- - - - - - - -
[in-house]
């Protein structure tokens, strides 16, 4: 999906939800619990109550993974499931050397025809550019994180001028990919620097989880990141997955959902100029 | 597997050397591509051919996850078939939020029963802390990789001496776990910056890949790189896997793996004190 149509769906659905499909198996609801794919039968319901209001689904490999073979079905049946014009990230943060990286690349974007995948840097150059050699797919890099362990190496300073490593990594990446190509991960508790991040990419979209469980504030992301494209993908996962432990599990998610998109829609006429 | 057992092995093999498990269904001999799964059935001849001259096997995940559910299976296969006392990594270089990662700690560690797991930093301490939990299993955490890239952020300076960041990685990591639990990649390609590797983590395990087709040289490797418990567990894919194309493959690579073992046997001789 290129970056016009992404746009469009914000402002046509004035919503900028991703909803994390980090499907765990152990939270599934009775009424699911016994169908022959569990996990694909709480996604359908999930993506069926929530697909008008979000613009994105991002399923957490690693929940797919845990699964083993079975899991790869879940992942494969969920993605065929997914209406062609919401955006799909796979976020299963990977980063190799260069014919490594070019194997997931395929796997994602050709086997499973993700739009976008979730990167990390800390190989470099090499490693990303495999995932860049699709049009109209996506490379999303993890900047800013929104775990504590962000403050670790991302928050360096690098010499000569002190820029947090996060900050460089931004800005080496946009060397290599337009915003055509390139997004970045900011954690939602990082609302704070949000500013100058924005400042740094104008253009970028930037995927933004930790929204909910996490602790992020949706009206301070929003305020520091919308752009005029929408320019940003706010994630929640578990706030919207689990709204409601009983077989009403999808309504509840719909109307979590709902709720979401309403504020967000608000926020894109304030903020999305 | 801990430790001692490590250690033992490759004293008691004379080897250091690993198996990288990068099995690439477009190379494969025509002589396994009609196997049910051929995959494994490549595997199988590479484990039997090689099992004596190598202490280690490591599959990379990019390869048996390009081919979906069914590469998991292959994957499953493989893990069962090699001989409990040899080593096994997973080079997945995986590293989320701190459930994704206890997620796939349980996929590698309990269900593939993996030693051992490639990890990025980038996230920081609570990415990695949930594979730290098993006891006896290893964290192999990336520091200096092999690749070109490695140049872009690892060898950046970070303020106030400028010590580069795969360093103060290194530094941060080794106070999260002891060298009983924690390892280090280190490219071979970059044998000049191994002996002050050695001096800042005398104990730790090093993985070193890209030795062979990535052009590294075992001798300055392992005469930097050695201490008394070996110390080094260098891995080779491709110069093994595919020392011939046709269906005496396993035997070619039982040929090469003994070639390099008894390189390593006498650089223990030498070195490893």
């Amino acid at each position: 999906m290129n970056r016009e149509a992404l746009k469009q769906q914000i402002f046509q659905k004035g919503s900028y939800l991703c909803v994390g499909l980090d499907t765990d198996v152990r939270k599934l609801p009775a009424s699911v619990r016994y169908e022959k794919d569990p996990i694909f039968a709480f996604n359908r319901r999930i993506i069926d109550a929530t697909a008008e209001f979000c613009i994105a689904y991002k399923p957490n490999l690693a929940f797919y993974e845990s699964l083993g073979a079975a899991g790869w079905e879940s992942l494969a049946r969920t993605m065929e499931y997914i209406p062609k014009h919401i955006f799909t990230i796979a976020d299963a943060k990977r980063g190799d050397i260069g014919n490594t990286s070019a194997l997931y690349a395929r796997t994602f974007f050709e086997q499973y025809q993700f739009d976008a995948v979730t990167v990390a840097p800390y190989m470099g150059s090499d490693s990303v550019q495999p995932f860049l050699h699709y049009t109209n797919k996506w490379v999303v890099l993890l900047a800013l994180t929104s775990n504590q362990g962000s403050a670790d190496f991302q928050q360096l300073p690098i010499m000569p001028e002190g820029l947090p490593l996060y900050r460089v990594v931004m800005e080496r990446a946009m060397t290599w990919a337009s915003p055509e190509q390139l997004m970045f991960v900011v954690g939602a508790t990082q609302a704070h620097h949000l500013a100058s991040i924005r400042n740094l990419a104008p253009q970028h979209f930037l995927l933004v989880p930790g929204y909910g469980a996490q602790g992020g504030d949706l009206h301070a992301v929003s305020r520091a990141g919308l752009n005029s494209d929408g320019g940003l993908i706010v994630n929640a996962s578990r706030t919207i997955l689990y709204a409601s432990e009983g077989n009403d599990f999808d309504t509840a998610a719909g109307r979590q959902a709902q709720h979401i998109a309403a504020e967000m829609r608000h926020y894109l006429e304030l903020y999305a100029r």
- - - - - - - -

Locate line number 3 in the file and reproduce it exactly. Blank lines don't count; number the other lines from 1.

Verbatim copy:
């Amino acid at each position: 999906m290129n970056r016009e149509a992404l746009k469009q769906q914000i402002f046509q659905k004035g919503s900028y939800l991703c909803v994390g499909l980090d499907t765990d198996v152990r939270k599934l609801p009775a009424s699911v619990r016994y169908e022959k794919d569990p996990i694909f039968a709480f996604n359908r319901r999930i993506i069926d109550a929530t697909a008008e209001f979000c613009i994105a689904y991002k399923p957490n490999l690693a929940f797919y993974e845990s699964l083993g073979a079975a899991g790869w079905e879940s992942l494969a049946r969920t993605m065929e499931y997914i209406p062609k014009h919401i955006f799909t990230i796979a976020d299963a943060k990977r980063g190799d050397i260069g014919n490594t990286s070019a194997l997931y690349a395929r796997t994602f974007f050709e086997q499973y025809q993700f739009d976008a995948v979730t990167v990390a840097p800390y190989m470099g150059s090499d490693s990303v550019q495999p995932f860049l050699h699709y049009t109209n797919k996506w490379v999303v890099l993890l900047a800013l994180t929104s775990n504590q362990g962000s403050a670790d190496f991302q928050q360096l300073p690098i010499m000569p001028e002190g820029l947090p490593l996060y900050r460089v990594v931004m800005e080496r990446a946009m060397t290599w990919a337009s915003p055509e190509q390139l997004m970045f991960v900011v954690g939602a508790t990082q609302a704070h620097h949000l500013a100058s991040i924005r400042n740094l990419a104008p253009q970028h979209f930037l995927l933004v989880p930790g929204y909910g469980a996490q602790g992020g504030d949706l009206h301070a992301v929003s305020r520091a990141g919308l752009n005029s494209d929408g320019g940003l993908i706010v994630n929640a996962s578990r706030t919207i997955l689990y709204a409601s432990e009983g077989n009403d599990f999808d309504t509840a998610a719909g109307r979590q959902a709902q709720h979401i998109a309403a504020e967000m829609r608000h926020y894109l006429e304030l903020y999305a100029r």